These attractions are free — assuming you’re willing to carry the guilt of ignoring the suggested donation. (Which we don’t recommend. Cough it up.)

The Basilica of the National Shrine of the Immaculate Conception is filled with impressive art and architecture; dozens of chapels are dedicated to Marys both well-known (Our Lady of Hope) and less famous (Our Lady of Vailankanni). The donation boxes in the Upper Church are marble, discreet and easy to ignore; however, if you want to light a candle it’ll cost you $4. 400 Michigan Ave. NE.

If you like a larger variety of religious figures, the Franciscan Monastery of the Holy Land in America contains catacombs (viewable on a free tour), crypts and what may be Washington’s most beautiful hidden gardens. There are donation boxes, as well as two candle-lighting options: $1 gets you an electric candle, and for $5, the monks in residence will light a votive candle and submit your prayer request at a later time. 1400 Quincy St. NE.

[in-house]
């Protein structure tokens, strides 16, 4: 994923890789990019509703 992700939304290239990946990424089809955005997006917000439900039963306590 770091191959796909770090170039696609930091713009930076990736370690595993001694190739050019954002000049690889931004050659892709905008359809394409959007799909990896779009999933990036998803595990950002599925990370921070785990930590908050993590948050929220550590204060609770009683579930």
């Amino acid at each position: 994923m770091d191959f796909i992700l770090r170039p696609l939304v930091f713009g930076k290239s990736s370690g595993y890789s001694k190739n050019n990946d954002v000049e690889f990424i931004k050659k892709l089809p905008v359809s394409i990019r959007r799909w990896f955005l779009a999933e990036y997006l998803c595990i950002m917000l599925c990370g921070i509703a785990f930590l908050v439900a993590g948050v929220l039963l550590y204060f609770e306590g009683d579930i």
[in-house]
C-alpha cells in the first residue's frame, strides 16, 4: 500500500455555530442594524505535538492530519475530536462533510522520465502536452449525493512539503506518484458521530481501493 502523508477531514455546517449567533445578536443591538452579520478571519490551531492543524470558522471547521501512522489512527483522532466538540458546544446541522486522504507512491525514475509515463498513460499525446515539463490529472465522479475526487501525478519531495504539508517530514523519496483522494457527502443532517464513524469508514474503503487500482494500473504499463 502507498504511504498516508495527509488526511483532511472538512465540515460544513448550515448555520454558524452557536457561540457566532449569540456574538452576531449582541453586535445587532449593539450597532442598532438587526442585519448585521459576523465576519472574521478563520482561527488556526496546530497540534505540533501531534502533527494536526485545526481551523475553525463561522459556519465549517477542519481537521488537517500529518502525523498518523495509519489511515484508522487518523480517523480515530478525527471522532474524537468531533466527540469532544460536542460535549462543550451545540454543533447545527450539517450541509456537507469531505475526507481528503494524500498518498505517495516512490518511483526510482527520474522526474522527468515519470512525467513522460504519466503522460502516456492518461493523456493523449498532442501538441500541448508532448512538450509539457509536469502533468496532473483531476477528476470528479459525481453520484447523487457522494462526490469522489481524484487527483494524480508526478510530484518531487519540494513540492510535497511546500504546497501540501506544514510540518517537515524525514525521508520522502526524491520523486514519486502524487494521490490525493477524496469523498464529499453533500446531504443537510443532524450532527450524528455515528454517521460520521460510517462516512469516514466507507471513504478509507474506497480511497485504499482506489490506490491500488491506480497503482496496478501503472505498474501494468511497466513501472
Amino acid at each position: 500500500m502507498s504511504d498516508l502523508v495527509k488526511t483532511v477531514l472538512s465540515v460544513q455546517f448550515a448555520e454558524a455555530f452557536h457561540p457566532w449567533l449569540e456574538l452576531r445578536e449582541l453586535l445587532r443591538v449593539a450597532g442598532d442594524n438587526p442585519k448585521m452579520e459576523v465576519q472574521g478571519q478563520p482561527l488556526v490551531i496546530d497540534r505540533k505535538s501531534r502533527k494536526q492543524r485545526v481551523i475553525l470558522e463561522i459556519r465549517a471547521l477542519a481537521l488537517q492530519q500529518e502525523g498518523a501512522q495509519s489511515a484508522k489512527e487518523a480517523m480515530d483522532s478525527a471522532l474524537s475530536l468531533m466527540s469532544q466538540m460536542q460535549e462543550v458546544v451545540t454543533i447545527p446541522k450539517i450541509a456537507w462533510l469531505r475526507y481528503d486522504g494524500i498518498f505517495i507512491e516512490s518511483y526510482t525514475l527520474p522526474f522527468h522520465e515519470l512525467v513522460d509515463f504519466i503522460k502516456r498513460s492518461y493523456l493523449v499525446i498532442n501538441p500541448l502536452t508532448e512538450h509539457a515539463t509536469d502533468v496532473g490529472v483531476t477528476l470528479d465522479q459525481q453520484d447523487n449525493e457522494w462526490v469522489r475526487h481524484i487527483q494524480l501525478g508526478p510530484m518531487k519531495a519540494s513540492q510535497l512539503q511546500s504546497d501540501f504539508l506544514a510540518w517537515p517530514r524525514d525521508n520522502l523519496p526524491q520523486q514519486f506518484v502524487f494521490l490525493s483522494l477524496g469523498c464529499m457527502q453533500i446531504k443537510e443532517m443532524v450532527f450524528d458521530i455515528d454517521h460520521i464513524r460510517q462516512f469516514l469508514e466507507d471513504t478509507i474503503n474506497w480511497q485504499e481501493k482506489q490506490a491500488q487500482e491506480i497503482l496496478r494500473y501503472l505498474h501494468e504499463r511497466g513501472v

The Washington National Cathedral has charged admission since 2014 — $10 for adults, $6 for seniors, students, military and children — but worship, prayer and “other spiritual visits” are free. So you could get in by being a pretend pilgrim, but that has to violate at least one Thou Shalt Not. Best to wait for Sunday, when the fees are waived. 3101 Wisconsin Ave. NW.

The Textile Museum suggests an $8 donation that you can awkwardly ignore while you take in the inaugural set of exhibits at its new location on the George Washington University campus. 701 21st St. NW.

At the Phillips Collection, you can see their main collection — the display rotates through their nearly 4,000 works of art — on a donation basis from Tuesday to Friday. 1600 21st St. NW.

For what may be the most uncomfortable moment in pay-what-you-will history, DC by Foot gives various walking tours with no upfront costs. At the end you pay what you think it was worth, and if that’s just a smile and a handshake … well, frankly, that makes you kind of a jerk.

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